A Transitional DSLR with EVF Capability?

One of the biggest complaints we hear about from photographers today is lack of innovation by DSLR manufacturers. Given how far mirrorless cameras have gotten in the last few years with the electronic viewfinder (EVF) technology, it is a given that DSLRs are looking archaic in comparison, particularly when it comes to intelligent information overlays, manual focusing, focus peaking, EVF image playback and other important advancements that make mirrorless cameras not just joyful to use, but also very helpful in reducing focus issues. When using classic lenses such as the Noct 58mm f/1.2 on a DSLR, I personally find it quite frustrating that I have to switch to live view to try to nail focus with the camera at my arm’s length. Not only does that result in potential instability and undesired camera shake, but it takes me away from the optical viewfinder (OVF) and slows down the whole process. But what if there was a solution to the problem? What if DSLR manufacturers came up with a way to integrate an EVF into DSLRs and make both OVF and EVF possible? Sort of a “transitional DSLR” with both OVF and EVF capabilities. How cool would it be, if you could switch from an OVF to an EVF with just a single button? I have been thinking about this concept for a while and I think there is a way to implement this, if camera manufacturers are willing to be flexible and put some R&D resources towards such a project. It would certainly reduce the potential of mirrorless cameras taking a huge market share away from DSLR sales, which have only been declining in the past few years.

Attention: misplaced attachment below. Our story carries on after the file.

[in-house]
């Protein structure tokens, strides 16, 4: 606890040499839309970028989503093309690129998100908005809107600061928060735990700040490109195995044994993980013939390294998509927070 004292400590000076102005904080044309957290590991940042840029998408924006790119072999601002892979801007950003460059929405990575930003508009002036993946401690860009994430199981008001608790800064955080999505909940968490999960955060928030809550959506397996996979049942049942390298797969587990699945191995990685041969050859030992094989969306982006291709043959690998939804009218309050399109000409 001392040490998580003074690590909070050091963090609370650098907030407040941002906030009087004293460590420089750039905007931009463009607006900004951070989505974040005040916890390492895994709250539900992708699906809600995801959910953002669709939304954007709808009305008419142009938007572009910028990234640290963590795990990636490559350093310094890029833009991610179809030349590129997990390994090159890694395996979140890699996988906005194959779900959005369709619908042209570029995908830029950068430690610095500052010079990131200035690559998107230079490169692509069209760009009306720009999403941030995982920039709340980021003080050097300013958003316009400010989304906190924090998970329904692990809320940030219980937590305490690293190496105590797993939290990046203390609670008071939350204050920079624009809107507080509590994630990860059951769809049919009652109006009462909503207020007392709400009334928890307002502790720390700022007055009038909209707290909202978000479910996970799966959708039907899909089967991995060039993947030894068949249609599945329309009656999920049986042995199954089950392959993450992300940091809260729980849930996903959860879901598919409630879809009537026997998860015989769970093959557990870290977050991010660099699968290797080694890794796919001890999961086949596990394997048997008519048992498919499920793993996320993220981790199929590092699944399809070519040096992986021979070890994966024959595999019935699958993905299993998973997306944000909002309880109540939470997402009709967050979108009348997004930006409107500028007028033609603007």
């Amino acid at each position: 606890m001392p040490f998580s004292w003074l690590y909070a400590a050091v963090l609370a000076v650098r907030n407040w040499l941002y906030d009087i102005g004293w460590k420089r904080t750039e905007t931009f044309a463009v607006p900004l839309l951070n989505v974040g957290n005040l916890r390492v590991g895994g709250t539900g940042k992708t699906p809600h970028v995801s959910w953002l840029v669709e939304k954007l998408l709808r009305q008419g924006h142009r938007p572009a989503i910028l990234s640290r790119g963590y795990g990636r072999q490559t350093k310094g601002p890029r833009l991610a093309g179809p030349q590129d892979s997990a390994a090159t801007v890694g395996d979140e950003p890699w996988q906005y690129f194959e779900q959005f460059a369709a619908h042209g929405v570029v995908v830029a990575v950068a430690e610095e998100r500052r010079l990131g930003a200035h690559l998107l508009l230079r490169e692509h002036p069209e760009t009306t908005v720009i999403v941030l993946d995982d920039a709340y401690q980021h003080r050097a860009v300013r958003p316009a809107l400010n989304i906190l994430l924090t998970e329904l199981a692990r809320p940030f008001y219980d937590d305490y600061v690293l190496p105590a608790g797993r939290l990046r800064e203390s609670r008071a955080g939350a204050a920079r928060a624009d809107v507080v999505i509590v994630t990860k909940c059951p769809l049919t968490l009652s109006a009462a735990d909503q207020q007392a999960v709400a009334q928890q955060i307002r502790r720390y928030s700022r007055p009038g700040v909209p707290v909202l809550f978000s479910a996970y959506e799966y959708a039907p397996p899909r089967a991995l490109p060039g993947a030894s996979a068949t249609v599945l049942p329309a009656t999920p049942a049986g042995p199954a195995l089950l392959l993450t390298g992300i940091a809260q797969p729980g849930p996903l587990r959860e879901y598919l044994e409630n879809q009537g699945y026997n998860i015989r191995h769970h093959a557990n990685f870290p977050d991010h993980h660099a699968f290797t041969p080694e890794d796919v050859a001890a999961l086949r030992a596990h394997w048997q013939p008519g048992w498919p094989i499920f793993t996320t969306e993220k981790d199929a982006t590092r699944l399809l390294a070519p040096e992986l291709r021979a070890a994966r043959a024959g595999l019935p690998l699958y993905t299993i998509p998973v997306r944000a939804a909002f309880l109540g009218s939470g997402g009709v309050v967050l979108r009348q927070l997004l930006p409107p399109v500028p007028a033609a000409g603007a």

The Mirror